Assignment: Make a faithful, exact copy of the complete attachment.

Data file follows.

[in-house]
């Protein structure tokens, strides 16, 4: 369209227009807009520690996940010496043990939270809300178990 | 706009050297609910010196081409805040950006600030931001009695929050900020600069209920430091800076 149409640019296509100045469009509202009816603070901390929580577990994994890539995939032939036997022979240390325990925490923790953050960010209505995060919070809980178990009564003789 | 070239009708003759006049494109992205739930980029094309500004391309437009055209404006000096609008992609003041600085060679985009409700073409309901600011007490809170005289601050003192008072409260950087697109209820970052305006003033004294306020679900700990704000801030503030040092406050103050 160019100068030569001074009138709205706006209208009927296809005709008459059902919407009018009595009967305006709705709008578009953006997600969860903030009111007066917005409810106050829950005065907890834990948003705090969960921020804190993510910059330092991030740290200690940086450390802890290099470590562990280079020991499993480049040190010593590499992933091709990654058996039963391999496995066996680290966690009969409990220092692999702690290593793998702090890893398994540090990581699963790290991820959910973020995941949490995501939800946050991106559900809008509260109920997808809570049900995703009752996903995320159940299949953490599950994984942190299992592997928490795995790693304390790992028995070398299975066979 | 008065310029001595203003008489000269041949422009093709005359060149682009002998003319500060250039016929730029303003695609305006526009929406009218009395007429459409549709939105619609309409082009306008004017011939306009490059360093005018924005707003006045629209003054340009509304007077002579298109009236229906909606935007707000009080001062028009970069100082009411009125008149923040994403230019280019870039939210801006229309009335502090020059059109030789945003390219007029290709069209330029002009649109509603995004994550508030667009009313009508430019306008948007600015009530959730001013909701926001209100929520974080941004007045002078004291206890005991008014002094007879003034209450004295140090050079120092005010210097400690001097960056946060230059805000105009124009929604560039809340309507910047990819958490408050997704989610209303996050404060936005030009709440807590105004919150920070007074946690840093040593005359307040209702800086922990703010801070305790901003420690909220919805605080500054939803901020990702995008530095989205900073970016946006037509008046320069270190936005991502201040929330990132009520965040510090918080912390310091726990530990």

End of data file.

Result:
[in-house]
């Protein structure tokens, strides 16, 4: 369209227009807009520690996940010496043990939270809300178990 | 706009050297609910010196081409805040950006600030931001009695929050900020600069209920430091800076 149409640019296509100045469009509202009816603070901390929580577990994994890539995939032939036997022979240390325990925490923790953050960010209505995060919070809980178990009564003789 | 070239009708003759006049494109992205739930980029094309500004391309437009055209404006000096609008992609003041600085060679985009409700073409309901600011007490809170005289601050003192008072409260950087697109209820970052305006003033004294306020679900700990704000801030503030040092406050103050 160019100068030569001074009138709205706006209208009927296809005709008459059902919407009018009595009967305006709705709008578009953006997600969860903030009111007066917005409810106050829950005065907890834990948003705090969960921020804190993510910059330092991030740290200690940086450390802890290099470590562990280079020991499993480049040190010593590499992933091709990654058996039963391999496995066996680290966690009969409990220092692999702690290593793998702090890893398994540090990581699963790290991820959910973020995941949490995501939800946050991106559900809008509260109920997808809570049900995703009752996903995320159940299949953490599950994984942190299992592997928490795995790693304390790992028995070398299975066979 | 008065310029001595203003008489000269041949422009093709005359060149682009002998003319500060250039016929730029303003695609305006526009929406009218009395007429459409549709939105619609309409082009306008004017011939306009490059360093005018924005707003006045629209003054340009509304007077002579298109009236229906909606935007707000009080001062028009970069100082009411009125008149923040994403230019280019870039939210801006229309009335502090020059059109030789945003390219007029290709069209330029002009649109509603995004994550508030667009009313009508430019306008948007600015009530959730001013909701926001209100929520974080941004007045002078004291206890005991008014002094007879003034209450004295140090050079120092005010210097400690001097960056946060230059805000105009124009929604560039809340309507910047990819958490408050997704989610209303996050404060936005030009709440807590105004919150920070007074946690840093040593005359307040209702800086922990703010801070305790901003420690909220919805605080500054939803901020990702995008530095989205900073970016946006037509008046320069270190936005991502201040929330990132009520965040510090918080912390310091726990530990």